"I wanted to talk strategy there, what was going on with the baserunners," Maddon said. "I had some thoughts."
And he helped clarify what he wanted Montero to do.
"They were giving me signs and I really didn't know what it means," Montero said. "I don't know what kind of signs they have when Lester pitches with runners going, so I felt like I was a little bit lost."
The Dodgers did steal three bases against the Lester/Montero combo. Lester leads the Major Leagues in stolen bases against (39).
"When you know they're going to go, you have to make a perfect throw to maybe throw the guy out," Montero said. "You try to be as quick as possible. There's not much I could do."
Montero was subbing for Ross, who was home in Atlanta to tend to a family matter.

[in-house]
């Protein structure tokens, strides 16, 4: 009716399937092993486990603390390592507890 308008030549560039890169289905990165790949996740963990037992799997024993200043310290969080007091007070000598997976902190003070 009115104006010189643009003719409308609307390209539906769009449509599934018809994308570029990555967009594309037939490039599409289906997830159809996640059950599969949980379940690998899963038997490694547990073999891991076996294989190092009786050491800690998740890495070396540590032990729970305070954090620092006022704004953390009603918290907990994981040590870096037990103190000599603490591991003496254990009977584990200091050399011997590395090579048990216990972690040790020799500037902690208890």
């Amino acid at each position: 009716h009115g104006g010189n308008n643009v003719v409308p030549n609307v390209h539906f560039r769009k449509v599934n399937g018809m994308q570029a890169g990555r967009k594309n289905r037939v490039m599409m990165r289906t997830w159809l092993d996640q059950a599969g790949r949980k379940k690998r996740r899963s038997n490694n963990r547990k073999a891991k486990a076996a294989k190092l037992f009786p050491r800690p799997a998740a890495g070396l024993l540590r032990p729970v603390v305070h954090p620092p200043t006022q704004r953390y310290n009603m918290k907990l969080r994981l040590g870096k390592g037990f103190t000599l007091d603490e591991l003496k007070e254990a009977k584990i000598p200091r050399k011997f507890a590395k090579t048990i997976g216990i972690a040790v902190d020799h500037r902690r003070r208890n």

"We probably haven't worked enough together to have 100 percent confidence," Montero said of Lester. "That's OK and understandable. For the most part, I think we were on the same page."
In the sixth, Lester wasn't sure what to throw against Justin Turner, and Montero suggested a good fastball down and away. Lester did so, firing a 95-mph pitch, and struck Turner out, one of seven K's for the day.
But the Dodgers took a different approach in the seventh, rapping four straight hits, including a two-run single by Andre Ethier en route to the win.
"The good thing is, I don't have to go back to the drawing board," Lester said. "My stuff was there. Location was there, stuff was there, velocity was there. Everything was there. Now it's a matter of a little bit of luck going my way and maybe the outcome is a little different."
Carrie Muskat is a reporter for MLB.com. She writes a blog, Muskat Ramblings. You can follow her on Twitter @CarrieMuskat and listen to her podcast. This story was not subject to the approval of Major League Baseball or its clubs.